For immediate release: May 15, 2013

The combined coal, oil, and natural gas projects proposed in British Columbia and the American Northwest would, if built, be capable of delivering fossil fuels loaded with 761 million metric tons of carbon dioxide annually (see chart below).

A new report by Seattle-based think tank Sightline Institute, available online at, finds that the 16 new fossil fuel export proposals in the Pacific Northwest have a potential carbon footprint equivalent to:

  • More than seven Keystone XL pipelines at initial build-out
  • Twelve times as much as all the climate-warming gases emitted in British Columbia
  • More than three times all the carbon emitted annually in Alberta
  • 157 million cars
  • 76 coal-fired power plants

In order to reach lucrative markets in Asia, fossil fuel companies hope to build new export infrastructure in British Columbia, Oregon, and Washington. In total these firms are pushing for seven new or expanded coal export terminals, three new oil pipelines, and at least six new natural gas pipelines, all designed to deliver fuels from North America’s interior to the Pacific Coast.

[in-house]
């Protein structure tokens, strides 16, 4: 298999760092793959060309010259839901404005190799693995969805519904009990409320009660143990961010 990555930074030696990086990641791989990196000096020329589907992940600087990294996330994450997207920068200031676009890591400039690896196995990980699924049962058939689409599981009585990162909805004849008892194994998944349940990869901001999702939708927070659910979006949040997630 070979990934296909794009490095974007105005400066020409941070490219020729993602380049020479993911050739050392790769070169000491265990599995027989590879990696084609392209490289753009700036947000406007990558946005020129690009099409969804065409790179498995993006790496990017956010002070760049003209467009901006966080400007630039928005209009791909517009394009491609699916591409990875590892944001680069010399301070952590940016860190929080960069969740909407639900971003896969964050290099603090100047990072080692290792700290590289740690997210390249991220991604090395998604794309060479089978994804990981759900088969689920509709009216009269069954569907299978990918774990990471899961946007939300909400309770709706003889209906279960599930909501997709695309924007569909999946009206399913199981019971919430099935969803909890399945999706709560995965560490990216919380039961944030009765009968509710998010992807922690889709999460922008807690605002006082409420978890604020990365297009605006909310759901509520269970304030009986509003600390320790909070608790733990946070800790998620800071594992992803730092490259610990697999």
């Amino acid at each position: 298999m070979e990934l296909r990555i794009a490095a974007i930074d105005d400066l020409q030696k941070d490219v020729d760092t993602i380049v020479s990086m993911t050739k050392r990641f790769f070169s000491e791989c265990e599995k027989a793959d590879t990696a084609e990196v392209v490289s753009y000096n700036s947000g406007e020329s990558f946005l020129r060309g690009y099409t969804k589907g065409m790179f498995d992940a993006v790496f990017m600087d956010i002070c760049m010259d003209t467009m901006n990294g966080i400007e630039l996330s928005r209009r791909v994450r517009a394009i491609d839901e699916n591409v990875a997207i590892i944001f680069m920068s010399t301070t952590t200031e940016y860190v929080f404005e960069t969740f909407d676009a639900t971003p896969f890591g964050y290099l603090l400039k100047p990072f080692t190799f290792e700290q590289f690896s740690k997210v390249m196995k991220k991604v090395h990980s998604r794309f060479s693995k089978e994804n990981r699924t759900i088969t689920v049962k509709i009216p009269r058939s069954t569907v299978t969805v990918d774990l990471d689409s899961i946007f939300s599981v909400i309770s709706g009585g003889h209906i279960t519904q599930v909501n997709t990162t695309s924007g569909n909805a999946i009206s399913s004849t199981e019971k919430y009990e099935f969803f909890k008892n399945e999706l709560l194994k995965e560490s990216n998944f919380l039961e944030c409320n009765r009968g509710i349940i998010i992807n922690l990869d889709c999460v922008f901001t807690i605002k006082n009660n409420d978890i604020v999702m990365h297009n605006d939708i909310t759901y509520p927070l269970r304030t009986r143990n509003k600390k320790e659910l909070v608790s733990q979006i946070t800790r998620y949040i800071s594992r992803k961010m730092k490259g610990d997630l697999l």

Sightline policy director and report author Eric de Place said,  “If we build the infrastructure fossil fuel companies want, it will eclipse the Northwest’s reputation for environmental leadership and turn us into a carbon export hub of global consequence.”


About Sightline Institute

Founded in 1993, Sightline Institute provides leading original analysis of energy, economic, and environmental policy in the Pacific Northwest. For more information, see

May 15, 2013